Previously, we have discussed the various skills important to effective management.
Each is important as you work on your personal management skills and leadership development.
Today we’ll take a brief look at the differences between communication and interpersonal skills.
At first glance, one might think these two skills mean the same thing, but in reality there are important differences.
I do not, however, believe that an individual can use one correctly without having developed the other. The differences between communication and interpersonal skills can be summed up as follows.
Interpersonal skills refer to the ability of a manager to communicate with and understand his team.
Included with this are the abilities to get along with others on a personal level, to maintain a professional level of empathy towards the situations your team members may be experiencing, and to simply get along with people on a personal level.
Everyone you work with is a person with individual feelings and needs. That’s the interpersonal skills, so let’s see the difference between interpersonal and communication skills.
Communication skills, on the other hand, involve your ability to take an idea or set of instructions and convey them to your audience in a manner that is comprehensible.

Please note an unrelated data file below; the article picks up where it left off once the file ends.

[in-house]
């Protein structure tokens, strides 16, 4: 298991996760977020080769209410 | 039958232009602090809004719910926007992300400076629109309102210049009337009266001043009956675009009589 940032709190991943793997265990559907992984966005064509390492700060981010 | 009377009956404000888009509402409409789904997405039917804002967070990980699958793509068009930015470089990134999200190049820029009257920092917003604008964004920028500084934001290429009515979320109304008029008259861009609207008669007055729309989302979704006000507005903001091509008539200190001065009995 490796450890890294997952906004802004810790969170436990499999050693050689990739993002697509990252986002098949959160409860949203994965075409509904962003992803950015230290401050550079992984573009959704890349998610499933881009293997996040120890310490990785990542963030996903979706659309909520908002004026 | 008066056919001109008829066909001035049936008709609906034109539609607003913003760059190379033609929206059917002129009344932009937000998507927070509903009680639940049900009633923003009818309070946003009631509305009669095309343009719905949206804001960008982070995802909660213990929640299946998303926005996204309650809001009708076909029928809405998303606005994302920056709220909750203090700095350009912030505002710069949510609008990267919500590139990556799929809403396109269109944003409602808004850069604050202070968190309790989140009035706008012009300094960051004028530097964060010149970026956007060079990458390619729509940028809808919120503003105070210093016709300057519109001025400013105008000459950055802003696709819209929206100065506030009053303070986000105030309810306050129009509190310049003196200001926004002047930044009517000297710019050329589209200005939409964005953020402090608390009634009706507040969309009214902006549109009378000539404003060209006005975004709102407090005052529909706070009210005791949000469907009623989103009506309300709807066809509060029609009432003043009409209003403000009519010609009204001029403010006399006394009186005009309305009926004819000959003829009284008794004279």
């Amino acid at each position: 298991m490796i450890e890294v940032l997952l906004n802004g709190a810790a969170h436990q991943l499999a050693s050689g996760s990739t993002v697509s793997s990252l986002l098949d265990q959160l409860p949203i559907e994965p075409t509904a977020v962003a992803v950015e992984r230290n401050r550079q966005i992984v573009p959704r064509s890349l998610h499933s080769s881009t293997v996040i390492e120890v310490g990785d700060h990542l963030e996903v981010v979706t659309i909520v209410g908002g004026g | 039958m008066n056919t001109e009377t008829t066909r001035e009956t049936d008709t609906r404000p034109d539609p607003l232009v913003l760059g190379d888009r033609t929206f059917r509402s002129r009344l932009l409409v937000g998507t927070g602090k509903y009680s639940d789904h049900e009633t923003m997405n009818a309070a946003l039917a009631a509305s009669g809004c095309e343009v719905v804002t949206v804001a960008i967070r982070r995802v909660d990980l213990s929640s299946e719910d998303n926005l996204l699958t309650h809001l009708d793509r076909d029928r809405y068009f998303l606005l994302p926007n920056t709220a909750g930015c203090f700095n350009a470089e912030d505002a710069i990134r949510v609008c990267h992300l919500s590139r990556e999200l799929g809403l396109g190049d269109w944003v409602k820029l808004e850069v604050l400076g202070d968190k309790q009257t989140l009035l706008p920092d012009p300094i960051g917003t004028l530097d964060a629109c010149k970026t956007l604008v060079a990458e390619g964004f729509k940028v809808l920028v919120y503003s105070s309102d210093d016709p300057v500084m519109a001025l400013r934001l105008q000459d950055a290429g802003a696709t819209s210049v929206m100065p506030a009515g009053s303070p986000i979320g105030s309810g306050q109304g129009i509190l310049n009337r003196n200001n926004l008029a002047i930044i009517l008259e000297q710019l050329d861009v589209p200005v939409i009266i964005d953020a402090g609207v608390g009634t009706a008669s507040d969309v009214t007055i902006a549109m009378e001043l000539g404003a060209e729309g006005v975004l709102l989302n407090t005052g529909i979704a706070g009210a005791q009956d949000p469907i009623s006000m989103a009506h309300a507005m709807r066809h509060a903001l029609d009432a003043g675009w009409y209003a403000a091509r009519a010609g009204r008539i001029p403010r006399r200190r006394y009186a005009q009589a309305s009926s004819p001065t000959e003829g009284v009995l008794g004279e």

These skills will enable you to give clear instructions, communicate ideas to your team, and keep upper management informed of the status of your current projects.
Both communication and interpersonal skills are important, but each is more effective with the other than alone.
It doesn’t matter how nice you are (interpersonal) if the instructions you give cause confusion.
On the other hand, it doesn’t matter how clear your instructions are (communication) if your team members think you are rude, cold, and cruel.
Take a look at your own management process and style in an effort to determine whether or not you need to strengthen either of these areas.
You might find that you, or other members of your team, may benefit from incorporating some communication exercises into your next management training session.
One thing you may consider is coaching your team to become more adept at interpersonal skills. They may be a nice person, but the real test is when they face a situation where these skills are needed during complaint-handling or conflict management.
By communicating effectively with your team members, you help them understand how their interpersonal skills can be developed with others.
So, the main difference between interpersonal skills and communication skills is the way they are perceived by the receiver.
You can find out more by attending one of our communication courses:
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